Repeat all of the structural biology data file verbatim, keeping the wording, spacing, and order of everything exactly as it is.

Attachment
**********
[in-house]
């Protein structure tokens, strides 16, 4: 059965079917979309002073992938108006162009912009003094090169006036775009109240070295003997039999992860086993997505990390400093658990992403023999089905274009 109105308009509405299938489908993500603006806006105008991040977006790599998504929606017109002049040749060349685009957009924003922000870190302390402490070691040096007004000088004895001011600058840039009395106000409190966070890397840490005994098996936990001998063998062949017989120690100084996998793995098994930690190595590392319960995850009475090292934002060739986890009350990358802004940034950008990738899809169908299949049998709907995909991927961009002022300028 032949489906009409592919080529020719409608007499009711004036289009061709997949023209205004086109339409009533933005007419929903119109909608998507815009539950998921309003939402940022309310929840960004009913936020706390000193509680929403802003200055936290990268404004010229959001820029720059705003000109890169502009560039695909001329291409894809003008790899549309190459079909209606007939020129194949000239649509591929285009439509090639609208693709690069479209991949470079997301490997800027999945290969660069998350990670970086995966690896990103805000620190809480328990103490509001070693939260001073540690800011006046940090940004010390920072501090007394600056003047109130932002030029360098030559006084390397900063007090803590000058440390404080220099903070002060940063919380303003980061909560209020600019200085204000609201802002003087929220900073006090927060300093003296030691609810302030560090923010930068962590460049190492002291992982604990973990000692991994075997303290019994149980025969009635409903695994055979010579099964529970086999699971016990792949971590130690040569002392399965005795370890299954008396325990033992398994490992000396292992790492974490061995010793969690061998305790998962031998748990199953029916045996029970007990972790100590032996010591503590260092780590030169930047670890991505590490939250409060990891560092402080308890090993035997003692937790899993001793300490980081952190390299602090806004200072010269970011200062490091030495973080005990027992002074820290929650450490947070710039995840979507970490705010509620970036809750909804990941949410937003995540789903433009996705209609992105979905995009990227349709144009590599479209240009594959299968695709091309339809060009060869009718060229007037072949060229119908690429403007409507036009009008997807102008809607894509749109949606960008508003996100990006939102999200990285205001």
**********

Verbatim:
[in-house]
């Protein structure tokens, strides 16, 4: 059965079917979309002073992938108006162009912009003094090169006036775009109240070295003997039999992860086993997505990390400093658990992403023999089905274009 109105308009509405299938489908993500603006806006105008991040977006790599998504929606017109002049040749060349685009957009924003922000870190302390402490070691040096007004000088004895001011600058840039009395106000409190966070890397840490005994098996936990001998063998062949017989120690100084996998793995098994930690190595590392319960995850009475090292934002060739986890009350990358802004940034950008990738899809169908299949049998709907995909991927961009002022300028 032949489906009409592919080529020719409608007499009711004036289009061709997949023209205004086109339409009533933005007419929903119109909608998507815009539950998921309003939402940022309310929840960004009913936020706390000193509680929403802003200055936290990268404004010229959001820029720059705003000109890169502009560039695909001329291409894809003008790899549309190459079909209606007939020129194949000239649509591929285009439509090639609208693709690069479209991949470079997301490997800027999945290969660069998350990670970086995966690896990103805000620190809480328990103490509001070693939260001073540690800011006046940090940004010390920072501090007394600056003047109130932002030029360098030559006084390397900063007090803590000058440390404080220099903070002060940063919380303003980061909560209020600019200085204000609201802002003087929220900073006090927060300093003296030691609810302030560090923010930068962590460049190492002291992982604990973990000692991994075997303290019994149980025969009635409903695994055979010579099964529970086999699971016990792949971590130690040569002392399965005795370890299954008396325990033992398994490992000396292992790492974490061995010793969690061998305790998962031998748990199953029916045996029970007990972790100590032996010591503590260092780590030169930047670890991505590490939250409060990891560092402080308890090993035997003692937790899993001793300490980081952190390299602090806004200072010269970011200062490091030495973080005990027992002074820290929650450490947070710039995840979507970490705010509620970036809750909804990941949410937003995540789903433009996705209609992105979905995009990227349709144009590599479209240009594959299968695709091309339809060009060869009718060229007037072949060229119908690429403007409507036009009008997807102008809607894509749109949606960008508003996100990006939102999200990285205001």